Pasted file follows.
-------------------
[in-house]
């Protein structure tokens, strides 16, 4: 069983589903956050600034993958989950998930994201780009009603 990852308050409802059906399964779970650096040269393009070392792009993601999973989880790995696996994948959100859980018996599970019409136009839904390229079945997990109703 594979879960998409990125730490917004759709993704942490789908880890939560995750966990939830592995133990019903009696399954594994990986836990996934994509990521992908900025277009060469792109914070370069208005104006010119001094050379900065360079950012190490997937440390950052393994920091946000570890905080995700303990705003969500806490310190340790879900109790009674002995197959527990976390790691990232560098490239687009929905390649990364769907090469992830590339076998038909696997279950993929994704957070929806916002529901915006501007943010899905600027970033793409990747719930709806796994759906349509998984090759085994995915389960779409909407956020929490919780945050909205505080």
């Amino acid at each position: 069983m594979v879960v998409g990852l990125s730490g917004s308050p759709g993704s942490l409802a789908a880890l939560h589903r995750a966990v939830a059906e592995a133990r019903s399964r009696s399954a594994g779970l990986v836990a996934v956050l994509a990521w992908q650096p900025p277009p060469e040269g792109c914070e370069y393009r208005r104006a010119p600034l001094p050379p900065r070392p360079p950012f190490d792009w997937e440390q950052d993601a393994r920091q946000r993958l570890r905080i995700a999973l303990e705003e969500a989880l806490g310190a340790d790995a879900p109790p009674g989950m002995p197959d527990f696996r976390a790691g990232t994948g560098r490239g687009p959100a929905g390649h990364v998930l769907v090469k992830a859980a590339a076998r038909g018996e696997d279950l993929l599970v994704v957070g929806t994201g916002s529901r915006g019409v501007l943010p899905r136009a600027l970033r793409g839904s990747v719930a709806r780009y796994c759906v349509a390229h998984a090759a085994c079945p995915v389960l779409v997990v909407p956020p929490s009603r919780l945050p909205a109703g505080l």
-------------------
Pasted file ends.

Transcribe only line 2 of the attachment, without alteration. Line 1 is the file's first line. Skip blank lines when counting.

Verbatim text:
């Protein structure tokens, strides 16, 4: 069983589903956050600034993958989950998930994201780009009603 990852308050409802059906399964779970650096040269393009070392792009993601999973989880790995696996994948959100859980018996599970019409136009839904390229079945997990109703 594979879960998409990125730490917004759709993704942490789908880890939560995750966990939830592995133990019903009696399954594994990986836990996934994509990521992908900025277009060469792109914070370069208005104006010119001094050379900065360079950012190490997937440390950052393994920091946000570890905080995700303990705003969500806490310190340790879900109790009674002995197959527990976390790691990232560098490239687009929905390649990364769907090469992830590339076998038909696997279950993929994704957070929806916002529901915006501007943010899905600027970033793409990747719930709806796994759906349509998984090759085994995915389960779409909407956020929490919780945050909205505080």